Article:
Microsites can seem like a good idea to give nonprofit digital teams a clean slate to create something new. There is something attractive to have a fresh start on a digital campaign project. And, when done correctly, microsites can also be a powerful marketing tool for nonprofits.
Microsites are websites that exist separately from a nonprofit’s main website. They function as their own separate entity and usually have their own unique domain name. Nonprofits will often create microsites for specific campaigns or initiatives. For example, if a nonprofit is launching a new program, they might create a microsite to house all of the program’s information in one place.
Just say ‘Yes’ to microsites
So why should your nonprofit say yes to microsites? Let’s take a look at three reasons:
1) Microsites can help simplify your message
In the age of information overload, it is more important than ever for nonprofits to simplify their message. A microsite can help you do just that by zeroing in on one specific campaign or initiative. This laser focus can be helpful in grabbing attention and driving results.
2) Microsites can increase website traffic
If designed and promoted correctly, microsites can drive traffic to your main website – which is always a good thing! By creating targeted content and using effective digital marketing strategies, you can direct people to your microsite which will then lead them to your main website.
3) Microsites can be a powerful marketing tool
When used correctly, microsites can be a powerful marketing tool for nonprofits. By utilizing digital marketing strategies such as search engine optimization (SEO), pay-per-click (PPC) advertising, and email marketing, you can reach new audiences and promote your campaign or initiative in a cost-effective way.
If you’re sold on a microsite separate from your main website, here are some platforms that can help spin up a website:
- WordPress: Free open-source software that can be used for a wide range of websites, hosted solutions cost money.
- Wix: All-in-one platform that provides everything you need to create a website, including templates, design tools, hosting, and more.
- Weebly: Another all-in-one platform that provides everything you need to create a website without any design or coding knowledge required.
- Squarespace: Drag-and-drop website builder with beautiful templates and features for creating professional websites.”
However, too much of a good thing, even microsites can become a problem.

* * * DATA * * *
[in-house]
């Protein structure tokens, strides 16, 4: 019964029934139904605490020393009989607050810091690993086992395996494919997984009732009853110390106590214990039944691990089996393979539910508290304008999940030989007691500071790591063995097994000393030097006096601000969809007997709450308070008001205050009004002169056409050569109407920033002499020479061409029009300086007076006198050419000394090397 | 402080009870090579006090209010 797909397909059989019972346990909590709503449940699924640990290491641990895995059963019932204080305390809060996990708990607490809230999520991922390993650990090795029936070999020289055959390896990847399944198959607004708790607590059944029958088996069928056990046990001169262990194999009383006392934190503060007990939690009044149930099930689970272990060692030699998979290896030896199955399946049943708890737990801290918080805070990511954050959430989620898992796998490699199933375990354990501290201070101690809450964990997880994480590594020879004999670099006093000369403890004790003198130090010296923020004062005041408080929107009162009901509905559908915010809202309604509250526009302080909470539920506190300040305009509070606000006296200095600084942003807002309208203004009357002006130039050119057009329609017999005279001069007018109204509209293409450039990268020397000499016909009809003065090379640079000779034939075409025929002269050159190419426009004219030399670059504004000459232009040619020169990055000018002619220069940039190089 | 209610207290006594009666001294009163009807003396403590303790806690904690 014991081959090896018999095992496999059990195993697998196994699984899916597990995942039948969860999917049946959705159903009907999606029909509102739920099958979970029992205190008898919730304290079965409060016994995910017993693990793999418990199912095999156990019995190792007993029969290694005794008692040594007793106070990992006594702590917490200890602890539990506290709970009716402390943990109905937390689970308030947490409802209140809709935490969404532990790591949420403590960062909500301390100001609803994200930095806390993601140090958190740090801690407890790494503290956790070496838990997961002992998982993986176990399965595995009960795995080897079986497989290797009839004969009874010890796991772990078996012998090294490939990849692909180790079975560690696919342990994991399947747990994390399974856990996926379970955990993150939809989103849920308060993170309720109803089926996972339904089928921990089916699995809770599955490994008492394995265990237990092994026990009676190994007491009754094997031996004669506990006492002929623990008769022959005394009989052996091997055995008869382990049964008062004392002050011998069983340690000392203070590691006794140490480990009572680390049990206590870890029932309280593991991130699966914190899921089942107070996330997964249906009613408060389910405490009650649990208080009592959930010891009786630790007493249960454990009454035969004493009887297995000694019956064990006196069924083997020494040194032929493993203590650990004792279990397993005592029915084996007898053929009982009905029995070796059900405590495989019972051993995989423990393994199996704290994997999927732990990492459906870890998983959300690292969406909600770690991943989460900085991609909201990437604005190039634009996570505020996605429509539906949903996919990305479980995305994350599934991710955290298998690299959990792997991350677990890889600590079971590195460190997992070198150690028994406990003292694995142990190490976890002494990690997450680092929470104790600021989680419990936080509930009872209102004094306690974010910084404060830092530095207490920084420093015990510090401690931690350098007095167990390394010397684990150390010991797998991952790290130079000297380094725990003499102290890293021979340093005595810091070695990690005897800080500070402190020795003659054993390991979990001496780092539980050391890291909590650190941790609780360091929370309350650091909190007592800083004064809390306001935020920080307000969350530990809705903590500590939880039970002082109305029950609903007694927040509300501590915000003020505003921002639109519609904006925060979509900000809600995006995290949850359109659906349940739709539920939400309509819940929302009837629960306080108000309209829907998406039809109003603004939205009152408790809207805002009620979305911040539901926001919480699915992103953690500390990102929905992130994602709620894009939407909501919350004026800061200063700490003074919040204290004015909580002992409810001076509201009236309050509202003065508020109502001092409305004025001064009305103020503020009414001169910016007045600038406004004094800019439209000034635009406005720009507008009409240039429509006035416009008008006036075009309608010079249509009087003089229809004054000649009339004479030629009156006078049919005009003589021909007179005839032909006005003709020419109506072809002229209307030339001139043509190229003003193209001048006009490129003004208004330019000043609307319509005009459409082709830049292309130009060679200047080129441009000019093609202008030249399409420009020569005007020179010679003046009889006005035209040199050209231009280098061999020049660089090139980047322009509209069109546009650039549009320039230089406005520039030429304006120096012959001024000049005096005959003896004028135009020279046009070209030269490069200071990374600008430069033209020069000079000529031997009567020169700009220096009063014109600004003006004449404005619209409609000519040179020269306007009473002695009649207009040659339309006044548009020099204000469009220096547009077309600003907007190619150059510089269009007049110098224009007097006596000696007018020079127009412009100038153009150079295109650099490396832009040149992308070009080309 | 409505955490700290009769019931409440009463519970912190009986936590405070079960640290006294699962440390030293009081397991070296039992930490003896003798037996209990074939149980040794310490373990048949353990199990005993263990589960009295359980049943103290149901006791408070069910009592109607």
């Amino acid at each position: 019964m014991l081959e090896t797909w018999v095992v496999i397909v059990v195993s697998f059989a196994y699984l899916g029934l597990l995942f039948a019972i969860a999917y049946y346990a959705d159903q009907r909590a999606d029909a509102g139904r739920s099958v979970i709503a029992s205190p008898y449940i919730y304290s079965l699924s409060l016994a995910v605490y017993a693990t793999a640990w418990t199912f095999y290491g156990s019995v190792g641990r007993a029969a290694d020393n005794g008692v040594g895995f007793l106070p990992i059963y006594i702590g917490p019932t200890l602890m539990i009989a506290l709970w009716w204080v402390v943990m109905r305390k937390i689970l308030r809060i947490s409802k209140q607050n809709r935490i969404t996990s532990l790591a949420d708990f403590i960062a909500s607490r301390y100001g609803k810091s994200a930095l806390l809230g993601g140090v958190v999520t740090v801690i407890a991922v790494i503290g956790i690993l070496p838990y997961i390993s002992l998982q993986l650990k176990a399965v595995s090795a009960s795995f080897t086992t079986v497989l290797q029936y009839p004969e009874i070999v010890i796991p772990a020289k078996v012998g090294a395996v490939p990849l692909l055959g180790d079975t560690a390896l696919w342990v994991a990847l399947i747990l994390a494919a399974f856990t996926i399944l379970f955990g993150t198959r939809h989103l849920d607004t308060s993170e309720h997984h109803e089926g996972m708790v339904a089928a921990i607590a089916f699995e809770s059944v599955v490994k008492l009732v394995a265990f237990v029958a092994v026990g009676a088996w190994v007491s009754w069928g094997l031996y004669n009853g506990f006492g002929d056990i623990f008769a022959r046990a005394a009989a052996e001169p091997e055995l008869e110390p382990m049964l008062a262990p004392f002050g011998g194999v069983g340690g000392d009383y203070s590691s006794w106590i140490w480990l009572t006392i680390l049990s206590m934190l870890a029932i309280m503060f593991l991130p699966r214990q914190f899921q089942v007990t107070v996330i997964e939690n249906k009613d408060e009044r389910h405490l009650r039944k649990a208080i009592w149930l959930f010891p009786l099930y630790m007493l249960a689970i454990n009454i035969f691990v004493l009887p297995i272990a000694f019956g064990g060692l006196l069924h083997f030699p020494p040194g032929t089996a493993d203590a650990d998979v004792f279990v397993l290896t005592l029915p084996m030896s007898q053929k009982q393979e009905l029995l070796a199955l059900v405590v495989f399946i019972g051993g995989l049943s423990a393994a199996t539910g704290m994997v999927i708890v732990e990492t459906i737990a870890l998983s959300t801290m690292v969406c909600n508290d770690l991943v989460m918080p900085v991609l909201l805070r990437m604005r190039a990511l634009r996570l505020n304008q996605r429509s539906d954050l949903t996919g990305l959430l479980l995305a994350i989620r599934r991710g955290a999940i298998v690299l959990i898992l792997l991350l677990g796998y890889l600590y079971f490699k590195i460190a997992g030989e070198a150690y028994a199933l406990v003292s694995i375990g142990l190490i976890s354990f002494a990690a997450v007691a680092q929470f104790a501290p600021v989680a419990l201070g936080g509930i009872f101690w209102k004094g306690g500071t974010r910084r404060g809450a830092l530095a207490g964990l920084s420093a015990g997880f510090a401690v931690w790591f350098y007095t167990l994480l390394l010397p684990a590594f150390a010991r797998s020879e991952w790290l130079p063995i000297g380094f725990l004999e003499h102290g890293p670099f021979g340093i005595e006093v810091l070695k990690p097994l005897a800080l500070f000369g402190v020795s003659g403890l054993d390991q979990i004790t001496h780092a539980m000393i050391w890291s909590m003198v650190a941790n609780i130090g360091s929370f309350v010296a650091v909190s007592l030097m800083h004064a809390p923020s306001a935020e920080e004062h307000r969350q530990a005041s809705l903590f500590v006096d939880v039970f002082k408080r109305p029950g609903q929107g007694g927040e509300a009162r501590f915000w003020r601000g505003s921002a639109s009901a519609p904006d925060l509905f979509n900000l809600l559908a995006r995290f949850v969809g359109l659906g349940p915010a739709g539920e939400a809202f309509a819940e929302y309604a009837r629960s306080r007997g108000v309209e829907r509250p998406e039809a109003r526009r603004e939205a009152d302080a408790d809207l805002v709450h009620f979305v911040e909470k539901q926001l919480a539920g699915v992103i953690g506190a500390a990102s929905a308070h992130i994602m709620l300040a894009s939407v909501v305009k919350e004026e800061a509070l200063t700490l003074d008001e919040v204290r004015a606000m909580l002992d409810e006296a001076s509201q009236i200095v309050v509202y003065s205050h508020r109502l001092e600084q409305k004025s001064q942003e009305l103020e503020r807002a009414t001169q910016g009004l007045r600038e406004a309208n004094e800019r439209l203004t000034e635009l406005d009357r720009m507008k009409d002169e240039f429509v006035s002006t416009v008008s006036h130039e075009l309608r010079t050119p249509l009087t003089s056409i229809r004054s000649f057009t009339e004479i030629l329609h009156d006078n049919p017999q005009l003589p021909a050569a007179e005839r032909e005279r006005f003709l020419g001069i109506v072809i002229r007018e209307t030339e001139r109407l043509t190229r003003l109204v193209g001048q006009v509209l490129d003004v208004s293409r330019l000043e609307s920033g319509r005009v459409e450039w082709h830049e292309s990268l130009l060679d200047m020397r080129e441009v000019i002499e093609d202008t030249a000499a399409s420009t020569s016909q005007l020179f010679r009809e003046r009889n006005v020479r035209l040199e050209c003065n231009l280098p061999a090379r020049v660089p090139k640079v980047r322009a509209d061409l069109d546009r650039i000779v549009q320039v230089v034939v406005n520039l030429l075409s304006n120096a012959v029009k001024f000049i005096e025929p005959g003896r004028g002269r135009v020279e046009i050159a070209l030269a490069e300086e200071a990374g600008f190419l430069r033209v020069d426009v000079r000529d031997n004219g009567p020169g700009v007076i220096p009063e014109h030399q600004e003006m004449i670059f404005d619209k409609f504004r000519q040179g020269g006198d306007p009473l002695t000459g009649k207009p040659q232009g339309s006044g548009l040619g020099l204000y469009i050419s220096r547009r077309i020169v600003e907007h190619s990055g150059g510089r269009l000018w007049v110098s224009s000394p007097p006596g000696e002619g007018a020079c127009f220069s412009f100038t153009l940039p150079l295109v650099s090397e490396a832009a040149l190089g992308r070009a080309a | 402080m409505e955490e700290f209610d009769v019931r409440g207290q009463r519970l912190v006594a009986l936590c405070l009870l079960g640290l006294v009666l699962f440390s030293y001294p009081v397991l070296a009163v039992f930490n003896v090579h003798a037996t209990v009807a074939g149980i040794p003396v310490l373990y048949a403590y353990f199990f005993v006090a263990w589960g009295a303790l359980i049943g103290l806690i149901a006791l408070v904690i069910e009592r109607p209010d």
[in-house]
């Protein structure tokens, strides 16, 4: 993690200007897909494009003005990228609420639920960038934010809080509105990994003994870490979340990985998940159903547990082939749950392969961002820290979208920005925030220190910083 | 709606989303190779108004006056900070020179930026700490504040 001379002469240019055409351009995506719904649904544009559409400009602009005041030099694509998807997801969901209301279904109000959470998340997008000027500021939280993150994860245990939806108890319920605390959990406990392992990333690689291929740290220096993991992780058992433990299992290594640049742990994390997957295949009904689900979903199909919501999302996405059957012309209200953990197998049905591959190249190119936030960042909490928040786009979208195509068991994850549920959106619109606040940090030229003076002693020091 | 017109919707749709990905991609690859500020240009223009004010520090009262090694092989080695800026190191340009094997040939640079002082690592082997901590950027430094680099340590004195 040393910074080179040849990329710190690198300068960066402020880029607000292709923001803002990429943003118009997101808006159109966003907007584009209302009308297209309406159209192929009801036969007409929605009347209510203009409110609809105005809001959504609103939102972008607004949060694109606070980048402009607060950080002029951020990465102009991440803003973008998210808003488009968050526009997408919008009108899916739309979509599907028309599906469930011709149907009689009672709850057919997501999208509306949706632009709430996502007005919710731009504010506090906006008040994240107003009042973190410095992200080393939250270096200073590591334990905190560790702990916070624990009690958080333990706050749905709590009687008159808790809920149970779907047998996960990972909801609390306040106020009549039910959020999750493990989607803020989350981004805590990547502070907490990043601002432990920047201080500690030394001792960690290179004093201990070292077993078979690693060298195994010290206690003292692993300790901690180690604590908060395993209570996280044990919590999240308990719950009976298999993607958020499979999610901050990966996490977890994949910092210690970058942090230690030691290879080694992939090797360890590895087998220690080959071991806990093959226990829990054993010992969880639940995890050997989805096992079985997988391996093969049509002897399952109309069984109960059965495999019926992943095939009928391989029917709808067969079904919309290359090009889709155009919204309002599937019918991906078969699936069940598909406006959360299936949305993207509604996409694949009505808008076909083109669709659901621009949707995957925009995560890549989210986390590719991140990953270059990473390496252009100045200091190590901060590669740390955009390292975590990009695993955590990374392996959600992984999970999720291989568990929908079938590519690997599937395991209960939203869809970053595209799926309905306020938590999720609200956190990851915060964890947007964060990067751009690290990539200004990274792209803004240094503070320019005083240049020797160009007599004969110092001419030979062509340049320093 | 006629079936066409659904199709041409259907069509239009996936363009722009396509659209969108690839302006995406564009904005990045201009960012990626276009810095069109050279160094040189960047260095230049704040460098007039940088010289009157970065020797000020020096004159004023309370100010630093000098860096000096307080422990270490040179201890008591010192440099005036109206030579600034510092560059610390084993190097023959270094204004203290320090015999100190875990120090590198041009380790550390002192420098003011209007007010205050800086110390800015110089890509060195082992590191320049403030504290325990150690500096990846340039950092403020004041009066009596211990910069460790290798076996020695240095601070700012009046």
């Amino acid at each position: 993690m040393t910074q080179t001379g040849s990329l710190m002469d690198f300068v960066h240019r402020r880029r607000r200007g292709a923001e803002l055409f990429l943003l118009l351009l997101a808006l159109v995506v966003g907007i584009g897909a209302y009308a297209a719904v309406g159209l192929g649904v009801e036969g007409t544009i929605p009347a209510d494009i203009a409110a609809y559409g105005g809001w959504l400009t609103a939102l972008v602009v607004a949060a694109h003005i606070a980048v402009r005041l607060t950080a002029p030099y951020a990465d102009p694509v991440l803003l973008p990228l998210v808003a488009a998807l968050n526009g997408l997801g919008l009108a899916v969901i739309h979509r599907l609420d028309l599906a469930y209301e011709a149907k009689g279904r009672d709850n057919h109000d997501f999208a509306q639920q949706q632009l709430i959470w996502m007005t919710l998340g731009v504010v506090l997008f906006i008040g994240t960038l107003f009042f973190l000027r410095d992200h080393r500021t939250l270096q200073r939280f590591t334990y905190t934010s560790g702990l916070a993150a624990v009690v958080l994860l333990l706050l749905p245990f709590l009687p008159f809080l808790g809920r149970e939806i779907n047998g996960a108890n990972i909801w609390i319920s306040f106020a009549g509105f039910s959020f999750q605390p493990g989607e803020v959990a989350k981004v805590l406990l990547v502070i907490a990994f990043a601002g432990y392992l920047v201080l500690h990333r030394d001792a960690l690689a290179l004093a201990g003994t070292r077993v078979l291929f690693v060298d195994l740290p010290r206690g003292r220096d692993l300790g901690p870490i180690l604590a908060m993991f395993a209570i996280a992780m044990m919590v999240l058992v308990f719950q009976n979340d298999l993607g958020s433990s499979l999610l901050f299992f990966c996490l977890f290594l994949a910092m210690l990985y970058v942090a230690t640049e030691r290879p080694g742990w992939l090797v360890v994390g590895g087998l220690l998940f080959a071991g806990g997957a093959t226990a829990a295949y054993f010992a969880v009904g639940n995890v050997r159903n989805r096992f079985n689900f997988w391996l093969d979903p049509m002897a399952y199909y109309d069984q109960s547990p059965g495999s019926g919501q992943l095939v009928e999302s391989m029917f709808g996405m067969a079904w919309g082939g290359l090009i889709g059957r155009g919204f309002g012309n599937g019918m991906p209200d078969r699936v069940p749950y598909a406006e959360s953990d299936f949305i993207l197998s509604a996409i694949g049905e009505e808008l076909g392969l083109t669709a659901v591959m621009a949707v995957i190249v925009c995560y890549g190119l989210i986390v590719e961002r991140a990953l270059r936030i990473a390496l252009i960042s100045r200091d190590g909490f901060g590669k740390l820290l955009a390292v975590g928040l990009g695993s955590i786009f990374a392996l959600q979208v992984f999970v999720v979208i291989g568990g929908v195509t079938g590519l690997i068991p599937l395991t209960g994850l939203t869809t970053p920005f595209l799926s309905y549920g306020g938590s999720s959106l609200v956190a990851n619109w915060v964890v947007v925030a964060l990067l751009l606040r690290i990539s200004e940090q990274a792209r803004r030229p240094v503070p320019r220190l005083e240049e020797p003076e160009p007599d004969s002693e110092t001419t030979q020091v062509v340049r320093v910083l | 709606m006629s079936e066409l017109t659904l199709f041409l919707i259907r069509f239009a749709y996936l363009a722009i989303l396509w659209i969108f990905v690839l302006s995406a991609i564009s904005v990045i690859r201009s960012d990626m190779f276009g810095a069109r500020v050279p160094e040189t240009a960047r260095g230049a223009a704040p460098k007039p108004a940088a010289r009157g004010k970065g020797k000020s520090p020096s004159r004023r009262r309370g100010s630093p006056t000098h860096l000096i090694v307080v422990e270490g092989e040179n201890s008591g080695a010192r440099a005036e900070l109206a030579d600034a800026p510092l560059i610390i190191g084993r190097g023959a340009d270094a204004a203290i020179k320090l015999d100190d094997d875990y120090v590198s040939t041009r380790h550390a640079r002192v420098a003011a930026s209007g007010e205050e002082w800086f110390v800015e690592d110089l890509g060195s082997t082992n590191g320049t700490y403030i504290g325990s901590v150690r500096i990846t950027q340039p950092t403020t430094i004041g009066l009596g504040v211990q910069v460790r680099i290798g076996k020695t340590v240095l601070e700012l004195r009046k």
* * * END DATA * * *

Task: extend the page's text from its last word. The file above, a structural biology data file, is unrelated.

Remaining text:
Just say ‘No’ to microsites
Here is why your organization should say no to creating microsites:
1. Divided Brand
The biggest problem is that it creates multiple versions of your website, which can lead to decreased traffic and donations because people can’t find what they’re looking for, fragmenting your digital footprint. Each time you create a microsite with a new slogan or brand style it spreads the nonprofit’s brand a little thinner. This is bad because it confuses potential donors and makes it harder for them to find what they’re looking for. This problem is compounded if the microsites don’t mention the main nonprofit.
2. Divided Attention
It divides your team’s attention so that they’re working on multiple projects instead of one cohesive website. It takes development teams longer to build and maintain multiple websites than it does one. It also may require the communications and content team to post new information in a completely new CMS (content management system).
3. Increased Maintenance Costs
Not only does it take more time to maintain multiple websites, but it also costs more money. You have to pay for multiple domains, buy different SSL certificates, servers to host the sites and so on. All of these costs can add up quickly.
4. Sunsetting Microsites
Once a campaign is over the site content needs to be updated or migrated. People who search for an archive or report of the campaign will be lost if there isn’t a clean summary on the micro site or on the main site. This adds to the work involved with managing a site.
5. Longterm SEO link loss
While a microsite may drive new traffic, if the site is going to be sunset that also means all of the inbound links and SEO value will be lost if the content is removed. Compare this to campaigns that are built into the main website that will build those links over time, adding to the domain reputation.
Can you just tell me what to do?
How long is a piece of string? Sure it depends, but you’re reading this for an opinion so…
Knowing nothing about your organization and without any context, our blind recommendation at Whole Whale is generally to build a microsite on your own domain, matching the brand closely. Big picture, it is a lost opportunity to invest in the organization’s core website tech when money is spent on new design and development for temporary microsites that live outside the main site.
Should your nonprofit say yes or no to microsites? As with anything in the nonprofit world, it depends on your specific situation. If you think a microsite might be a good fit for your next campaign or initiative, then go for it while acknowledging the downsides. If you’re not sure if a microsite is right for you, then maybe it’s best to just say no.